By Teachers, For Teachers
These days, everybody is talking about educational reform, but almost nobody does anything about it. Except for a few exceptions, schools and the kids in them continue pretty much as Horace Mann started them almost 200 years ago.
Sad, isn't it? We know a lot more about how kids learn, but we rarely can do anything about it. We have more tools for learning than ever before, but even when we have them (which is also far too rare), the teachers haven't been trained in how to use them.
Now there are a few dozen exceptions to this tragic pickle jar we find ourselves in. Some schools with staff and kids that have leapt ahead in their teaching and learning. Most don't last for long. Leaders leave, teachers burn out, funding fails and the lamp of learning is dimmed again.
Furthermore, we find it almost impossible to replicate them anywhere else, no matter how extensive the documentation and supportive research. The chemistry is never quite the same.
What can we do to change this tragedy?
Let's dream dreams. What if we brought together some caring, creative folks and asked them to imagine a school, or even better, a learning environment, where more kids learned more. We'd stipulate that we can't make all kids learning everything right now, so we'll settle for more learning more.
We keep this team of change agents together until they come up with a Manifesto for K-12 Learning Success, with the motto: "That More Will Learn More!" Let's go way out on a limb and say we can list what's needed and what it will cost, and we can find a way to fund it, too.
What's next? Educational paradise? Hardly. Why?
We have over 16,000 school districts in America, all controlled by separate school boards, superintendents, principals, plus state boards and agencies, and a host of federal regulations if you want their federal funds. What do you think are the chances of convincing tens of thousands of entities to adopt a unilateral plan for change? What do you think are the chances of changing even a few? As the old saying goes, "Slim to none!"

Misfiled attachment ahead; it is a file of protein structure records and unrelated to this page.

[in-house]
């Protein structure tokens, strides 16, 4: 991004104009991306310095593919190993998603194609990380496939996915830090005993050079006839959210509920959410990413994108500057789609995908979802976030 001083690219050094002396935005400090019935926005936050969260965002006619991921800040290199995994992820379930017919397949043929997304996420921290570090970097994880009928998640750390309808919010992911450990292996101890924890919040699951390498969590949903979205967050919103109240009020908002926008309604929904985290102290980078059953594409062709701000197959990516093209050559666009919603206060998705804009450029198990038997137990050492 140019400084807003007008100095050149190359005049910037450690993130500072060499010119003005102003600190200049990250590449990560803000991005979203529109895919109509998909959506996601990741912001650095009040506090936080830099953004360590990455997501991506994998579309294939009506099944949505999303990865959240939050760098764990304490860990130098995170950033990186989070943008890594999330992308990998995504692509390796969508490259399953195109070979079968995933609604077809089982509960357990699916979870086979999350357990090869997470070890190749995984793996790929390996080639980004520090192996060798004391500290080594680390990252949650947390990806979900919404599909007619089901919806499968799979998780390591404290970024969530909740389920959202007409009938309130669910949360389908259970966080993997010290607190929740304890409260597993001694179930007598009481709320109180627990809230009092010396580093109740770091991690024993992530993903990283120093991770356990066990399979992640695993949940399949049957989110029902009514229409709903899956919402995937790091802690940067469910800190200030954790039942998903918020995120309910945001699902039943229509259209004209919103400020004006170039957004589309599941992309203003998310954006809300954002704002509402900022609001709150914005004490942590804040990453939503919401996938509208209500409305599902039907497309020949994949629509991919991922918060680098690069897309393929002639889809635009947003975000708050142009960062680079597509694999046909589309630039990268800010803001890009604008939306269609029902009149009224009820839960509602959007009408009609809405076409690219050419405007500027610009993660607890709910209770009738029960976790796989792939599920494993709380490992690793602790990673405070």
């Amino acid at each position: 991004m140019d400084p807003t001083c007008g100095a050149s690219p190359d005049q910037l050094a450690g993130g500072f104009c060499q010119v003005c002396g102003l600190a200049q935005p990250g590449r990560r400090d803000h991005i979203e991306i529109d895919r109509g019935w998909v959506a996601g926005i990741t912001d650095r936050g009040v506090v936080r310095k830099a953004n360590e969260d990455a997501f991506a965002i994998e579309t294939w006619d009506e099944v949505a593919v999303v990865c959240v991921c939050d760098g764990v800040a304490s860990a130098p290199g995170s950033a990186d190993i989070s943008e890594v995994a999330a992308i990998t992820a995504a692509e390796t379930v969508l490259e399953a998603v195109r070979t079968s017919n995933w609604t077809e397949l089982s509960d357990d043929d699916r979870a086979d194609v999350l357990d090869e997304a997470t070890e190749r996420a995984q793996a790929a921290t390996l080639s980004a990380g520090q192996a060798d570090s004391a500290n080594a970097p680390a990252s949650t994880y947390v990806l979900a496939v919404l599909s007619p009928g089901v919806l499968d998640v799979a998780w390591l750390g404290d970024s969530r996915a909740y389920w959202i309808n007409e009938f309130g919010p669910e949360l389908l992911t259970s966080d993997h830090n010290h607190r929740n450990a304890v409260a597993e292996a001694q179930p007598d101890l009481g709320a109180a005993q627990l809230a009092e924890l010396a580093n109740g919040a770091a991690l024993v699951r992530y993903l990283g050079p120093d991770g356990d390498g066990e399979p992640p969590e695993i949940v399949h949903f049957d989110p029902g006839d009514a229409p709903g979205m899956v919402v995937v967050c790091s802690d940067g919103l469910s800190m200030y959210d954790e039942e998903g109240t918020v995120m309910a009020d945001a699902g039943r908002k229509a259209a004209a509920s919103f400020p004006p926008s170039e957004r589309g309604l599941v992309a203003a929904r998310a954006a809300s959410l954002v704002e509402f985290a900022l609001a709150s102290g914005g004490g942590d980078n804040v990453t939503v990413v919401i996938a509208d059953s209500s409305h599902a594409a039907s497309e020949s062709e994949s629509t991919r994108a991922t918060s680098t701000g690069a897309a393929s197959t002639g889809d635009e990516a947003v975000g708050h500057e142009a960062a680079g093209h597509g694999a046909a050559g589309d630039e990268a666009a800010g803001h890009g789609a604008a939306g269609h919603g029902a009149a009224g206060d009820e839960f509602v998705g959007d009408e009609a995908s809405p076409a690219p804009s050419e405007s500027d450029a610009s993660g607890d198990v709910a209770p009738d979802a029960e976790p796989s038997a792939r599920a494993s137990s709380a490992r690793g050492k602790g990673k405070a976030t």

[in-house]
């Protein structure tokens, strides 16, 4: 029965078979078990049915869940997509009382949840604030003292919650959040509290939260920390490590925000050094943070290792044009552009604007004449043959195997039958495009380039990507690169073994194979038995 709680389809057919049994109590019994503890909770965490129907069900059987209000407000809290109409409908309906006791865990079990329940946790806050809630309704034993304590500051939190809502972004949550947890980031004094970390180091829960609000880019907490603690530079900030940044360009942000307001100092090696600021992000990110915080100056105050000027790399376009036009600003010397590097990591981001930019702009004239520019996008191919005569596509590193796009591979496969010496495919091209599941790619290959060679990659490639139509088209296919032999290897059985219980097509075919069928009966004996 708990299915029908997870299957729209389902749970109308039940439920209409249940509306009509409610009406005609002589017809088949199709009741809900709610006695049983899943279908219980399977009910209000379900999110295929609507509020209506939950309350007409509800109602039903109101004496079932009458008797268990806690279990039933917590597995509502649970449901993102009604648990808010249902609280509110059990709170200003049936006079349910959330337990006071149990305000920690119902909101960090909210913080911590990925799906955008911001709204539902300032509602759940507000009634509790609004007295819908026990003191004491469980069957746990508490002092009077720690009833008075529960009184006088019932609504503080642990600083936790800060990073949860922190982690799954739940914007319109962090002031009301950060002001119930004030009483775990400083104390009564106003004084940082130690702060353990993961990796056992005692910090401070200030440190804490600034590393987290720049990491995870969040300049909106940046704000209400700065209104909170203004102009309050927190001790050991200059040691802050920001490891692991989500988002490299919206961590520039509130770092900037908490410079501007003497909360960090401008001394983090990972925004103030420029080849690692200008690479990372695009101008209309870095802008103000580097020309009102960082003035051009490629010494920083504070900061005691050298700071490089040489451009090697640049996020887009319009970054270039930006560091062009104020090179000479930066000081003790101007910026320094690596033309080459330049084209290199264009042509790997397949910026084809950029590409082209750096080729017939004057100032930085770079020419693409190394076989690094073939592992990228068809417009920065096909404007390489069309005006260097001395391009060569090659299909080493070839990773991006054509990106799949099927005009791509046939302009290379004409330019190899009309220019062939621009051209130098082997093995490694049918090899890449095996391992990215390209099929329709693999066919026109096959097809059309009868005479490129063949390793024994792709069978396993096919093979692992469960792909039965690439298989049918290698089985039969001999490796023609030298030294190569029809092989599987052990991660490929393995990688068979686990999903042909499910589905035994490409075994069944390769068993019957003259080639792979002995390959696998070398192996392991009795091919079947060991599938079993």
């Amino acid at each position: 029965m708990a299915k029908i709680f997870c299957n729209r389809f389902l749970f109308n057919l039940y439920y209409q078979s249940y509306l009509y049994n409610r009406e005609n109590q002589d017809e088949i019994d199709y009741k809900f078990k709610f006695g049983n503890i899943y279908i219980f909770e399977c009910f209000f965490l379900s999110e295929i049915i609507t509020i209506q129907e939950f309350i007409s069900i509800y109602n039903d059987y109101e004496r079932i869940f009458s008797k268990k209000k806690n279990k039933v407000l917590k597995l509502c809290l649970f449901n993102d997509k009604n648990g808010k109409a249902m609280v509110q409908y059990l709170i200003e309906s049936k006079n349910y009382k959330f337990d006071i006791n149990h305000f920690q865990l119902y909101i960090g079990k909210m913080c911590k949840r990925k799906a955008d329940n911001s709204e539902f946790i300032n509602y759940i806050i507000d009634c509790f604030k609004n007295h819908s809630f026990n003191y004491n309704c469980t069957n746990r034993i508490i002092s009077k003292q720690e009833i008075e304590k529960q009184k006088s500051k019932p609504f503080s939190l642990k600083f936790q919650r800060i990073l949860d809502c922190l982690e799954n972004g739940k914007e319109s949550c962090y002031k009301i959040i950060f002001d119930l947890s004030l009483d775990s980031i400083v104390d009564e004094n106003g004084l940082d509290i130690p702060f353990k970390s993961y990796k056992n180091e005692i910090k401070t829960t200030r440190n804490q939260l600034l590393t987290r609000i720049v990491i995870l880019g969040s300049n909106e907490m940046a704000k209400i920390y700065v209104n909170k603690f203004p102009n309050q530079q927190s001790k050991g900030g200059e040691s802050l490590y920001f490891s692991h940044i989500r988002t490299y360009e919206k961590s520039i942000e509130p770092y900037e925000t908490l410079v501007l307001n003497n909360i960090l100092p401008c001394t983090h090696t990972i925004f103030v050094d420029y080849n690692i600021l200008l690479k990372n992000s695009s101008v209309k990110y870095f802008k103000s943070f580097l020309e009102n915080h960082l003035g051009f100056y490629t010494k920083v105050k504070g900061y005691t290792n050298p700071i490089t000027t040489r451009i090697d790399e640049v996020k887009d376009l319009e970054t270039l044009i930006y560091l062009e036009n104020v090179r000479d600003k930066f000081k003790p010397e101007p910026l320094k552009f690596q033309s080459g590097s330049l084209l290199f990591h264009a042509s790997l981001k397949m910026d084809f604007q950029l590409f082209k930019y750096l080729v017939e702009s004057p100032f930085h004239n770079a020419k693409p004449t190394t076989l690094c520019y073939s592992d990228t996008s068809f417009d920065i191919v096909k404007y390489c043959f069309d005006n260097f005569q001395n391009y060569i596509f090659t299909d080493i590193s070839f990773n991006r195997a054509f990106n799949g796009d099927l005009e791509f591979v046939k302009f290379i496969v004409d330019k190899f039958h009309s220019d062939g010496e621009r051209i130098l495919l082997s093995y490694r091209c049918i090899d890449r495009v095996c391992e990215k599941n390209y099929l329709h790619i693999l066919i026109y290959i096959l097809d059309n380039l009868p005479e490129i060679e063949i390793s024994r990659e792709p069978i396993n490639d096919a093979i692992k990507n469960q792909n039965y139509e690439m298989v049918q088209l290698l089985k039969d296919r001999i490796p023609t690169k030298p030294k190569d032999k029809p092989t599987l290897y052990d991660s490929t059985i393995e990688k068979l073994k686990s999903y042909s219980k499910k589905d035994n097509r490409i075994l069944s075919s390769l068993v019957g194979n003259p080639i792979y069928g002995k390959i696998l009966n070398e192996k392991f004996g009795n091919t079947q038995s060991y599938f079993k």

If you've been in K-12 or higher-education for any length of time, you know this is true. With the local control of schools, directions for change can't come from outside. It's hard enough to make them come from the inside. And even if you can light a fire big enough to make that happen, how do you keep it from burning itself out over time?
The only firm conclusion I can draw from my own effort with school reform is that true change begins and ends with changed practices, one educator at a time.
Start with your own classroom. Here's one more key tip: involve the students as change partners. Give them more responsibility for being in charge of planning, doing and reporting on their own learning. Let the parent be their partner. You are the team member. Each student leads his own Personal Learning Plan.
That was the most significant idea at our Saturn School of Tomorrow: the Personal Learning Plan, owned by each student. It works. Listen to the last line of this video made by the Saturn School kids to tell the whole world about their school.
Never give up. Change what you can. Pass it on and pay it forward.
Now what's this business about "Locking the Locker Room Door"? Comedian Bill Cosby told a joke with a moral once about the coach who got his players all pumped up at half time to mount a major comeback. They were chomping at the bit, ready to go out and win the game, but the coach couldn't find the key to unlock the locker room door.
Make sure you have the key.
And, may the Force of Change be with you.
What changes would you like to make in your classroom? Share in the comments section!
Edited version reprinted with permission from the author. Originally posted on Tom King's blog.